Searching over 5,500,000 cases.

Buy This Entire Record For $7.95

Download the entire decision to receive the complete text, official citation,
docket number, dissents and concurrences, and footnotes for this case.

Learn more about what you receive with purchase of this case.

Sandher v. New York State

September 29, 2009


The opinion of the court was delivered by: Block, Senior District Judge


Sukhjinder Sandher ("Sandher") seeks a writ of habeas corpus pursuant to 28 U.S.C. § 2254 following his plea of guilty in New York Supreme Court, Queens County, to one count of conspiracy in the second degree for conspiring to solicit a contract to murder his wife. He claims that (1) his due process rights were violated because the sentencing judge failed sua sponte to vacate his plea or conduct further plea proceedings in light of certain exculpatory statements by Sandher in his presentence report; and (2) his appellate counsel rendered ineffective assistance by failing to raise the issue on direct appeal. For the following reasons, the petition is denied.


On January 7, 1999, Sandher and his brother Arvinder Sandher ("Arvinder") were arrested and charged with Conspiracy in the Second Degree and Criminal Solicitation in the Second Degree for allegedly soliciting a contract to murder Sandher's wife. Sandher's trial counsel negotiated a plea deal, under which Sandher agreed to plead guilty to conspiracy in the second degree in exchange for a sentence of two and one-third to seven years' imprisonment.

During the plea proceeding, after Sandher formally entered his guilty plea, the court explained the rights and privileges that he was forfeiting by pleading guilty; Sandher acknowledged that he understood that he would indeed be sentenced to two and one-third to seven years. The court then asked Sandher whether he admitted by his plea that between the period of time December 12, 1998 and January 12, 1999, here in Queens County, that while acting together and in concert with [Arvinder], that with the intent that conduct causing the crime of murder in the second degree be performed, that you knowingly and wilfully agreed with one or more other persons to engage or cause that conduct?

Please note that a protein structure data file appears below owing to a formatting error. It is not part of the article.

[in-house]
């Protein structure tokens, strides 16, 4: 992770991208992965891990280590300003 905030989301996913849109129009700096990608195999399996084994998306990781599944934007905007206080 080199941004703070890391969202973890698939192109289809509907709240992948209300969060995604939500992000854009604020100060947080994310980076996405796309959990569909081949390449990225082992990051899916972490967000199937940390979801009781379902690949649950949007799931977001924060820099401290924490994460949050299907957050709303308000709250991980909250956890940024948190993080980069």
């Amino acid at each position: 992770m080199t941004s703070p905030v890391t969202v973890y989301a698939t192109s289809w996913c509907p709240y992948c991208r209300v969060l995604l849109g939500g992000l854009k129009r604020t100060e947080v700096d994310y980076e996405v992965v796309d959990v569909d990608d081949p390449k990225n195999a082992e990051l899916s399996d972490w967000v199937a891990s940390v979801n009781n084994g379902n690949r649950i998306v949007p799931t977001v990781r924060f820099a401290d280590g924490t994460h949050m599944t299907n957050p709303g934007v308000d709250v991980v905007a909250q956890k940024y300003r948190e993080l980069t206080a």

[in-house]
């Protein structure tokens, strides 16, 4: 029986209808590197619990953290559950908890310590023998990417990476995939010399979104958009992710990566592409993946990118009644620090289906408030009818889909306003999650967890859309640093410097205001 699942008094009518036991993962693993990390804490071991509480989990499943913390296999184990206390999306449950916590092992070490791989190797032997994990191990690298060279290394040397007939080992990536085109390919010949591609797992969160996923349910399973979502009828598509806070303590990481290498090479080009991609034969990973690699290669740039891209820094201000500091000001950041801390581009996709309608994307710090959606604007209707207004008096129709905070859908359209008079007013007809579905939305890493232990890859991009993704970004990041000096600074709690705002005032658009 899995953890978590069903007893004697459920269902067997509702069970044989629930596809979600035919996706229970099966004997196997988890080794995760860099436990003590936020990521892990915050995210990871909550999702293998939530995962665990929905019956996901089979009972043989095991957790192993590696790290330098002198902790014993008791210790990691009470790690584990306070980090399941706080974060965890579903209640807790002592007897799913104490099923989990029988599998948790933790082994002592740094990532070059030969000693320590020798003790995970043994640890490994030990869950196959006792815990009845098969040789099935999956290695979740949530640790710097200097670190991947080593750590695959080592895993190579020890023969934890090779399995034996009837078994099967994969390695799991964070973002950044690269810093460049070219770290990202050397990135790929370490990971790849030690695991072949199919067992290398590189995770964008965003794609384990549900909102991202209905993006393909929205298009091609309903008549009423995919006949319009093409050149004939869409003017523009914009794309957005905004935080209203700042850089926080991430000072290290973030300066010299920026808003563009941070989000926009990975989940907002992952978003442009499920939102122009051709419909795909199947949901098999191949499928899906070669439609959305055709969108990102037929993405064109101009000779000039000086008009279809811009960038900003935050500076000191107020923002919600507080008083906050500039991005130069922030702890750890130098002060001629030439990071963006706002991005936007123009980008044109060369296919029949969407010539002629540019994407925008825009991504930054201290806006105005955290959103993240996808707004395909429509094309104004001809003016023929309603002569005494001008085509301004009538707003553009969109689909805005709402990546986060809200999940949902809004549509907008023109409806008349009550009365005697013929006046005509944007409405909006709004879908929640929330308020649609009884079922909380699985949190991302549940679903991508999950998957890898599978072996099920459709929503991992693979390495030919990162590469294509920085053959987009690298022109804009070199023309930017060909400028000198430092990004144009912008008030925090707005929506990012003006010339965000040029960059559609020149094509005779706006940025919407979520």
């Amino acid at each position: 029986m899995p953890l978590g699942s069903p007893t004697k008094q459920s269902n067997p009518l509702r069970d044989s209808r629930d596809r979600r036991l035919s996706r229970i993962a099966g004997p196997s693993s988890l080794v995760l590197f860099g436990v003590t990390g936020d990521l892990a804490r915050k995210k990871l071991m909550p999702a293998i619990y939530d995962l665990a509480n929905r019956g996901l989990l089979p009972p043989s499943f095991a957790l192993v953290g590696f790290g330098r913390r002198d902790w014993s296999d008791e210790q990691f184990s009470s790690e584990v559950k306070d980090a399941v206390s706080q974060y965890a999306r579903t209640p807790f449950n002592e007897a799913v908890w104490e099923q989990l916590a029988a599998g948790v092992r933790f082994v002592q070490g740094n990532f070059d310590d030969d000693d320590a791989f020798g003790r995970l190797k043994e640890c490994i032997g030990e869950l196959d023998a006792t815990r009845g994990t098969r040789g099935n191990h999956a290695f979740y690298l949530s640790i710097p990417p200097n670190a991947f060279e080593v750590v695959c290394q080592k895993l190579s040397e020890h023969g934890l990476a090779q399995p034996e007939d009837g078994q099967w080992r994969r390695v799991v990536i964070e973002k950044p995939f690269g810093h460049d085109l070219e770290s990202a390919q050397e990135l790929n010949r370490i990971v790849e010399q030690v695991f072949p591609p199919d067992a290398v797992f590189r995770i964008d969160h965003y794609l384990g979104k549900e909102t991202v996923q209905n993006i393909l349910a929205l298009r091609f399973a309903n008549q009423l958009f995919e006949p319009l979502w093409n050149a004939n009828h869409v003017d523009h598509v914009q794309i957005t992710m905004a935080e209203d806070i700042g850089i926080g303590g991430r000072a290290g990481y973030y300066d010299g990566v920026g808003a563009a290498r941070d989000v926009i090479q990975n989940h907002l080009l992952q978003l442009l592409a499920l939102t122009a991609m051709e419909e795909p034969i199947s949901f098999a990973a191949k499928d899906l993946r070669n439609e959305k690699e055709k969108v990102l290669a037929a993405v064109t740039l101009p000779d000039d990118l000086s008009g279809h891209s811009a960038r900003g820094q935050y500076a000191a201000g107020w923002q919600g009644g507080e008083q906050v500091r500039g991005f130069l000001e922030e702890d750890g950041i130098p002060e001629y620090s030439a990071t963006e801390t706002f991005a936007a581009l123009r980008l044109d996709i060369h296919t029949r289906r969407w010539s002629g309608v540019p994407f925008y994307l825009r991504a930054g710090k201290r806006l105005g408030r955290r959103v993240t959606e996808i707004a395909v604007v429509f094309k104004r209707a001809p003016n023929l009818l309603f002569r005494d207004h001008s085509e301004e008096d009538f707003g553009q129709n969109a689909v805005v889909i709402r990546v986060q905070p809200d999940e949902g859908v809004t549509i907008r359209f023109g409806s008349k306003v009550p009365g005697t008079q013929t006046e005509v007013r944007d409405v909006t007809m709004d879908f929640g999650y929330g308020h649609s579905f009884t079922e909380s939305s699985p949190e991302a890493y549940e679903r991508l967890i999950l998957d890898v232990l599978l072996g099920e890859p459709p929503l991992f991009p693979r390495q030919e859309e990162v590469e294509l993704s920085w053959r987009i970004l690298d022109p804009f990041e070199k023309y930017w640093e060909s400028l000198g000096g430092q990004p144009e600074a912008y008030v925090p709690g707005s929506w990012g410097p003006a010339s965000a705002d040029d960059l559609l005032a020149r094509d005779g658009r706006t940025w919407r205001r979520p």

Plea Tr. at 11. Sandher responded "Yes." Id. The court further inquired whether Sandher also admitted by his plea that in furtherance of such a conspiracy, and in order to effect the object of this conspiracy, committing the murder of another individual, that you committed at least these overt acts: That you made a payment of $500 as a down payment and the delivery of a photograph of the intended murder victim. And you provided the other person with whom you were entering into this agreement with a detailed description of the intended victim's daily activities[?]

Id. at 12. Sandher responded "Yes, please." Id. The court did not ask Sandher to recount the factual basis for the crime in his own words, but nothing in the plea transcript casts any doubts as to whether Sandher voluntarily, knowingly and unequivocally pleaded guilty to the conspiracy count.

Thereafter, in the presentence report ("PSR"), Sandher was reported as stating that he never "had any intentions on getting his wife killed but wanted to reprimand or scare her so that she will be faithful to him," and that he "later stopped the deal and asked his brother not to go with the plan, when he realized that it was wrong." PSR at 4.

At sentencing, Sandher confirmed that he had pleaded guilty to Conspiracy in the Second Degree. The court then imposed the promised sentence;*fn1 it did not question Sandher regarding the statements in the PSR, and the issue was not raised by Sandher or his counsel during the sentencing proceeding. At no time during the proceeding did Sandher ask to withdraw his plea.